THE DOWNFALL OF THE TSARDOM
TSARISM, its own stock of vitality exhausted and with no outer sources to draw upon, languished and decayed rapidly. Time and its changes acted on the predatory State as potent solvents. Every stage in the forward progress of Europe was a new set-back or a fresh danger to the system. The growth of manufactures in neighbouring countries; the incipient industrialisation of Russia; the general rise in the standard of living; the spread of technical instruction; the improvement in educational methods and the corresponding sharpening of commercial and industrial competition; the advance of social and political sciences; the softening of manners; the increase of tolerance; the corresponding religious movements in Russia; and that invisible undercurrent without a name, which is so often alluded to as the spirit of the age, all tended to isolate the Tsarist State, render it obnoxious to the European community, and accentuate the centrifugal tendencies of its component parts. The work of governing the 180,000,000 became more and more difficult, seeing that whatever orientation a minister or a cabinet might now give to his policy, the general result was invariably negative.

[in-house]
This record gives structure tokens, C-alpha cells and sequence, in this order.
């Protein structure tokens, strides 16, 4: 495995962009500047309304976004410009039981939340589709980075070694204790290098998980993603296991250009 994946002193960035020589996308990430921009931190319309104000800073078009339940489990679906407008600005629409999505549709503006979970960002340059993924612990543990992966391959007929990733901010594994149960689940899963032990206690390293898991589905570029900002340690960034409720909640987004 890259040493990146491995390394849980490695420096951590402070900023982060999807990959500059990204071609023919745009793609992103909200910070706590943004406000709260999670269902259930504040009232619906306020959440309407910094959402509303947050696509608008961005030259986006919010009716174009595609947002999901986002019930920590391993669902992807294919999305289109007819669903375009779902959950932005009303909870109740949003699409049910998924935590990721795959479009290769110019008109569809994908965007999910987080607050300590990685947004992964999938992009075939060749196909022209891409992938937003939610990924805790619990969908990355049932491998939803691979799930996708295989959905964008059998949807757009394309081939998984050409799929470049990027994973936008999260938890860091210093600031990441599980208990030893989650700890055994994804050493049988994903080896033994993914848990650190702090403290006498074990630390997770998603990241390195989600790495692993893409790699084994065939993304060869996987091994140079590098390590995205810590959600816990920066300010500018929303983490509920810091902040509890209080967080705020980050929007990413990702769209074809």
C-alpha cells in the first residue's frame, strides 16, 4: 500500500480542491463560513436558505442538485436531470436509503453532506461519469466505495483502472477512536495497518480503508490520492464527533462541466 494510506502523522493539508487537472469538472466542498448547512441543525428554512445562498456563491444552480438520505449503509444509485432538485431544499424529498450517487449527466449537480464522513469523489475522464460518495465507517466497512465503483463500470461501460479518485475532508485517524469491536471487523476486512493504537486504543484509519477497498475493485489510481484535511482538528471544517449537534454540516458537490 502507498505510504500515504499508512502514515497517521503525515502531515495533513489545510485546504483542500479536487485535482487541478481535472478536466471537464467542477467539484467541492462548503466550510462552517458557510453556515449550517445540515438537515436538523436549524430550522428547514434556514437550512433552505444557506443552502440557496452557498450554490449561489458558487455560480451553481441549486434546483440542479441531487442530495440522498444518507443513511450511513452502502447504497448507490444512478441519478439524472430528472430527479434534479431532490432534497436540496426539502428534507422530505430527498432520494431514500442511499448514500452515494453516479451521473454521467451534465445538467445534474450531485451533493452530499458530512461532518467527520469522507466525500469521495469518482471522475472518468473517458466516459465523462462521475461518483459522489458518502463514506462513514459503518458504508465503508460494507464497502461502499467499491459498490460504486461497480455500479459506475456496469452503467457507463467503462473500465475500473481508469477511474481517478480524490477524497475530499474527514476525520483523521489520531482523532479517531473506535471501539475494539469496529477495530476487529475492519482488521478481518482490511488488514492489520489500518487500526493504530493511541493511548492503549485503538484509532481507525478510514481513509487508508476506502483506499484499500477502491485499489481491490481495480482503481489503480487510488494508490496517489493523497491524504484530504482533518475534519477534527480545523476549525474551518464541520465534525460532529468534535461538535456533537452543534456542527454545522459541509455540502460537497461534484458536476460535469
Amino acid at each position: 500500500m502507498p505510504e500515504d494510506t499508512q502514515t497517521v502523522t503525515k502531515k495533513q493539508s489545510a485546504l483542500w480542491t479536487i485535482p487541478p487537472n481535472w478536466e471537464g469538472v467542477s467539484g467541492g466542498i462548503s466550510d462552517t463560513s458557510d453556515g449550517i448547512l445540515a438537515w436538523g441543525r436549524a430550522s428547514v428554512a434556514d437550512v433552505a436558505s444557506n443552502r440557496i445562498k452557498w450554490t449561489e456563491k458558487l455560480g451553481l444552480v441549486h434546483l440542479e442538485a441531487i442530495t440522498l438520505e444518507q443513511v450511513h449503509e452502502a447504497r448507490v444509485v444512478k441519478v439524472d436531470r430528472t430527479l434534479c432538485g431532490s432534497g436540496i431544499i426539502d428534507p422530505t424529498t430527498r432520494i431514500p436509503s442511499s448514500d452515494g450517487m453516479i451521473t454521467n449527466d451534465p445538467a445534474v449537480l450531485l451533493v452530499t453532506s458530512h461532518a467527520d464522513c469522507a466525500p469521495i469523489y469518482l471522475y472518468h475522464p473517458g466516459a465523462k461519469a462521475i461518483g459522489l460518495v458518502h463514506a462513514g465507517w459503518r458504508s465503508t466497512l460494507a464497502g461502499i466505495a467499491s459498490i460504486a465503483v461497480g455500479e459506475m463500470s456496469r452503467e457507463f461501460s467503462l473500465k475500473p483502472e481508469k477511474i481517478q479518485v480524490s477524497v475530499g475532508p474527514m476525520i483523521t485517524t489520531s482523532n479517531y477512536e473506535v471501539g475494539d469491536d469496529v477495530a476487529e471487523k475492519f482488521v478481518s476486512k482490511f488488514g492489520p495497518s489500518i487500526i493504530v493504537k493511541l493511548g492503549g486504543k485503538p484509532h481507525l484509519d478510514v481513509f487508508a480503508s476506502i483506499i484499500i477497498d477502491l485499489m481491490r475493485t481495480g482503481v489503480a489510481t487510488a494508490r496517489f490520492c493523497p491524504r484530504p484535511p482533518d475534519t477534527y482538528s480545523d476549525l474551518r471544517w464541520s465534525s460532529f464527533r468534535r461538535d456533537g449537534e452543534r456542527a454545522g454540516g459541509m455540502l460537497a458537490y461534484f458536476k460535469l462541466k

If, for instance, a man took office who, like Pobiedonostseff, made a vigorous effort to surround the country with a Chinese wall in order to keep out the destructive tendencies of the west, he was vehemently decried not only by the press and the intelligentsia at home, but by all liberal and radical Europe1 as well. If a narrow-minded bureaucrat like Count Dmitry Tolstoy strove to hinder the Jews from spreading cosmopolitanism and religious indifferentism among a people whose meagre sociability and slight traces of civic virtue____________________